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Malibu Media, LLC v. John Does 1 Through 32

July 31, 2012


The opinion of the court was delivered by: Michael J. Seng United States Magistrate Judge



Presently before the Court is Plaintiff's motion for expedited discovery. On May 29, 2012, Plaintiff filed a complaint for copyright infringement against several Doe Defendants. (Compl. ECF No. 1.) Plaintiff alleges that it is the owner of the Registered United States Copyrights to sixteen motion pictures, hereinafter the "Works". Plaintiff further alleges that Defendants, without authorization, used BitTorrent, a peer-to-peer file sharing protocol, to unlawfully copy and distribute Plaintiff's sixteen Works. Plaintiff does not know the names of the Defendants, but has identified each Defendant by the IP address assigned by his or her Internet Service Provider ("ISP") on the date and at the time at which the Defendants' alleged infringing activity was observed. Plaintiff retained IPP, Limited ("IPP") to investigate infringing transactions. IPP identified the 32 Defendants' IP addresses utilizing internet protocol tracking software that scans peer-to-peer file sharing activity. (see Fieser Decl.) According to Plaintiff, only the ISPs who issued the IP addresses connected with the unauthorized downloading have the ability to identify the subscribers associated with the IP addresses. Thus, Plaintiff seeks an order granting expedited discovery to serve Rule 45 subpoenas on the ISPs to discover information related to each Defendant, including names, addresses, telephone numbers, e-mail addresses, and Media Access Control ("MAC") addresses.*fn1 This information will permit Plaintiff to amend its complaint to state the true name of each Defendant and to meet and confer pursuant to Fed. R. Civ. P. 26(f).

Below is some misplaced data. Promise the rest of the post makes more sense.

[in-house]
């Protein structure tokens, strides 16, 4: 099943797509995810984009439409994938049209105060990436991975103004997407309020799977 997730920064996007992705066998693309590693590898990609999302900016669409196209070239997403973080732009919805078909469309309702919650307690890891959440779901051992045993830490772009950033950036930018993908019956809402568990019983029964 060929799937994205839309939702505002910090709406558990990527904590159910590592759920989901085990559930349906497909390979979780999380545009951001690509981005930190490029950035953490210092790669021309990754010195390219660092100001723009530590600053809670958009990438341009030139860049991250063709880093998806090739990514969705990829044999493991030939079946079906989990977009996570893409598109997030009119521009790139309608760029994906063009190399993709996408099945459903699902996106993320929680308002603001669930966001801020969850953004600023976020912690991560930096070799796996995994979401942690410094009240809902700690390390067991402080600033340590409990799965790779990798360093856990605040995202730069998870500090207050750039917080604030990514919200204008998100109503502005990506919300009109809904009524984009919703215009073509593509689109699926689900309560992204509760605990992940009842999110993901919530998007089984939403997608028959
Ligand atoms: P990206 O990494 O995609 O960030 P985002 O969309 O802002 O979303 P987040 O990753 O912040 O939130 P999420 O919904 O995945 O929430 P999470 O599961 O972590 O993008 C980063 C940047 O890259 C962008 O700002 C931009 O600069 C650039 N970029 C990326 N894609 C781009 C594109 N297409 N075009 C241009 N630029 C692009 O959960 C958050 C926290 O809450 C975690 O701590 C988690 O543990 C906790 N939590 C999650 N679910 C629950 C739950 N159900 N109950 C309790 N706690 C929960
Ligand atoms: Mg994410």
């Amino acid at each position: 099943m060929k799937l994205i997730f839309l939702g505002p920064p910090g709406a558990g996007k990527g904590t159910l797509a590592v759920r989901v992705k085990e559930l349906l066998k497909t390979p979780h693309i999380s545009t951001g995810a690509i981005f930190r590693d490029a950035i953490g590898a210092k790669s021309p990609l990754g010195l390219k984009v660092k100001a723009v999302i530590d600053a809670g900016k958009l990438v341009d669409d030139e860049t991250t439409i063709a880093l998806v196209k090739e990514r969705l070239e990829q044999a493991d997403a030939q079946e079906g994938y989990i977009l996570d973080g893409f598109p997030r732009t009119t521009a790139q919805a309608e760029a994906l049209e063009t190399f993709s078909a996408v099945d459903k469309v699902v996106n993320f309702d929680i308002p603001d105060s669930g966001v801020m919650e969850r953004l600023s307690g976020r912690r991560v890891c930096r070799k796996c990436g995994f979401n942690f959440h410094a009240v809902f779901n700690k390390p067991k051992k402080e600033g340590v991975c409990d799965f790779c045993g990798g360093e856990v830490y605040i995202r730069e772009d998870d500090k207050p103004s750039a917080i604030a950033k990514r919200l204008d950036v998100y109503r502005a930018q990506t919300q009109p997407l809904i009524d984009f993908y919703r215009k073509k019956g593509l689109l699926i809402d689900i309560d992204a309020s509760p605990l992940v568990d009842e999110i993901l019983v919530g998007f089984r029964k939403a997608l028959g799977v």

Generally, Rule 26(d) of the Federal Rules of Civil Procedure provides that "[a] party may not seek discovery from any source before the parties have conferred as required by Rule 26(f), except . . . when authorized by these rules, by stipulation, or by court order." Fed. R. Civ. P. 26(d). Courts in the Ninth Circuit apply a "good cause" test in deciding whether to permit expedited discovery before the Rule 26(f) conference. Semitool, Inc. v. Tokyo Electron Am., Inc., 208 F.R.D. 273, 275 (N.D. Cal. 2002); see also Am. LegalNet, Inc. v. Davis, 673 F. Supp. 2d 1063, 1066 (C.D. Cal. 2009); In re Countrywide Financial Corp. Derivative Litig., 542 F. Supp. 2d 1160, 1179 (C.D. Cal. 2008); Matson & Isom Technology Consulting v. Dell Inc., 2008 WL 3863447 at *2 (E.D. Cal. Aug. 19, 2008); Qwest Commc'ns Int'l, Inc., 213 F.R.D. 418, 419 (D. Colo. 2003) (The "party seeking expedited discovery in advance of [the] Rule 26(f) conference has the burden of showing good cause for the requested departure from usual discovery procedures.") "Good cause exists 'where the need for expedited discovery, in consideration of the administration of justice, outweighs the prejudice to the responding party.'" In re Countrywide Fin. Corp. Derivative Litig., 542 F. Supp. 2d at 1179 (quoting Semitool, Inc., 208 F.R.D. at 276). The Court must make this evaluation in light of "the entirety of the record . . . and [examine] the reasonableness of the request in light of all surrounding circumstances." Semitool, Inc., 208 F.R.D. at 275 (citation & quotation marks omitted) (emphasis removed); Am Legalnet, Inc., 673 F. Supp. 2d at 1067.